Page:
Indeed the rise foreign exchange reserves is increasingly the result of hot money sneaking in through the current account, around $59 billion of the $111 billion in inflows between January and September according to central bank figures, rather than the result of a trade surplus, less than $4 billion from January to September, or even robust FDI, expected to top out at $53 billion for the whole of this year.
Many local media blame Chinese enterprises for sneaking large sums of money in through the current account, as well as foreign speculators.
It is obvious that given the increasing cost of sterilization on the back of increasing inflows, as reflected in the recent rise in rates, that China's currency regime must change. But with an open capital account (which reflects short-term foreign capital flows, for example to a country's bond and equity markets) out of the question, and command economy mechanisms difficult to implement while China's banks are heading for listing, China does not have many attractive options.
In theory, China could either have a fixed exchange rate, an open capital account and flexible interest rates, as Hong Kong has, or it could have fixed interest rates and a flexible exchange rate policy alongside an open capital account. Either interest rates or exchange rates must be flexible in order to reflect changes caused by an open capital account.
However, China does not want an open capital account until its financial system is fixed. With a tiny bond market, a highly inefficient stock market and bankrupt banks, the last thing China can afford is outflows of capital. It is the population's one trillion dollars plus in savings which is keeping the mess solvent.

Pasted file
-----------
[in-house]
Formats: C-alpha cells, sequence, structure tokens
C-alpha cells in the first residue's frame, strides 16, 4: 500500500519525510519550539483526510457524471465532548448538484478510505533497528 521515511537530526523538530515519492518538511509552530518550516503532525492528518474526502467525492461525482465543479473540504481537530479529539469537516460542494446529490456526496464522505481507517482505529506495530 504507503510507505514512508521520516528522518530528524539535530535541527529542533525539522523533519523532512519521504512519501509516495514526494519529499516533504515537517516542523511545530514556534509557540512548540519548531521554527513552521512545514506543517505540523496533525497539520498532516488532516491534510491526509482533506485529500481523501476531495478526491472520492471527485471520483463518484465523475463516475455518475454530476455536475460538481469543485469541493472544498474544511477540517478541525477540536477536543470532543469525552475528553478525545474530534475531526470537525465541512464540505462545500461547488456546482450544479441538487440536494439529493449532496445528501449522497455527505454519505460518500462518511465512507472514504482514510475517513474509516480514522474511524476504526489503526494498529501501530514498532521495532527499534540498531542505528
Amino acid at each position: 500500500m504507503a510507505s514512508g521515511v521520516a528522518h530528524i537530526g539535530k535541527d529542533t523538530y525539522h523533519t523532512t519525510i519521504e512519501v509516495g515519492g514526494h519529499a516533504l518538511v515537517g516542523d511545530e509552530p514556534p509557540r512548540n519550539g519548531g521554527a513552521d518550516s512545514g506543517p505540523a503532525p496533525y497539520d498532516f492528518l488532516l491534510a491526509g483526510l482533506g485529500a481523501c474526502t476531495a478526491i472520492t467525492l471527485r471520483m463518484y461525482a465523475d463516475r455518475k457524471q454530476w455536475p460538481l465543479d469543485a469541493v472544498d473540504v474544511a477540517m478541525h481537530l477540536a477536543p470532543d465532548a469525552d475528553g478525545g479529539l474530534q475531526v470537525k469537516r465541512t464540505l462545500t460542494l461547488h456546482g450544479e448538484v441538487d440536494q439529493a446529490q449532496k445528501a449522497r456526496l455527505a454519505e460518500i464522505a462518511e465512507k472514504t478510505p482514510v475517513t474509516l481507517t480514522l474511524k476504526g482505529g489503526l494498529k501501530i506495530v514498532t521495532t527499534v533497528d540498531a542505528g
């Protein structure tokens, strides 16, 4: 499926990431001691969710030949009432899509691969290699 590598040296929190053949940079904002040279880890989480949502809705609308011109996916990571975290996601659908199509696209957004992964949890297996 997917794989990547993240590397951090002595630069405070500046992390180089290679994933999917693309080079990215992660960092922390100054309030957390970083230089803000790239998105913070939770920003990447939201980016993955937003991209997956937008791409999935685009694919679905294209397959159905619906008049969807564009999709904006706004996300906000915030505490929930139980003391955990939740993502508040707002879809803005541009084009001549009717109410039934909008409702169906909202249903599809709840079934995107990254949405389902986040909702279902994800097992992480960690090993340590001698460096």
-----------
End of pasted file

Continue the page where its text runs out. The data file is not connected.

In addition, it is only when the capital account is closed, that a government can determine the levels of both interest rates and the exchange rate, as China does.
That provided the government with powerful levers to control the economy.
Closing the capital account also ensures the government's sterilization efforts are not overwhelmed by large international capital inflows.
Finally, the open capital account and fixed peg structure were shown to be potentially dangerous during the Asian Financial Crisis. Central banks simply do not have the resources to defeat huge movements of international capital attacking a currency peg, regardless of whether the attacks are unfair and speculative.
China's closed capital account and control of both interest rates and the exchange rate is orthodox, despite the costs listed above, and not likely to lead to a financial crisis - after all, the Yuan is perceived as being undervalued, rather than over-valued. It was the perceived over-valuation of several Southeast Asian currencies which triggered the blood letting almost 10 years ago.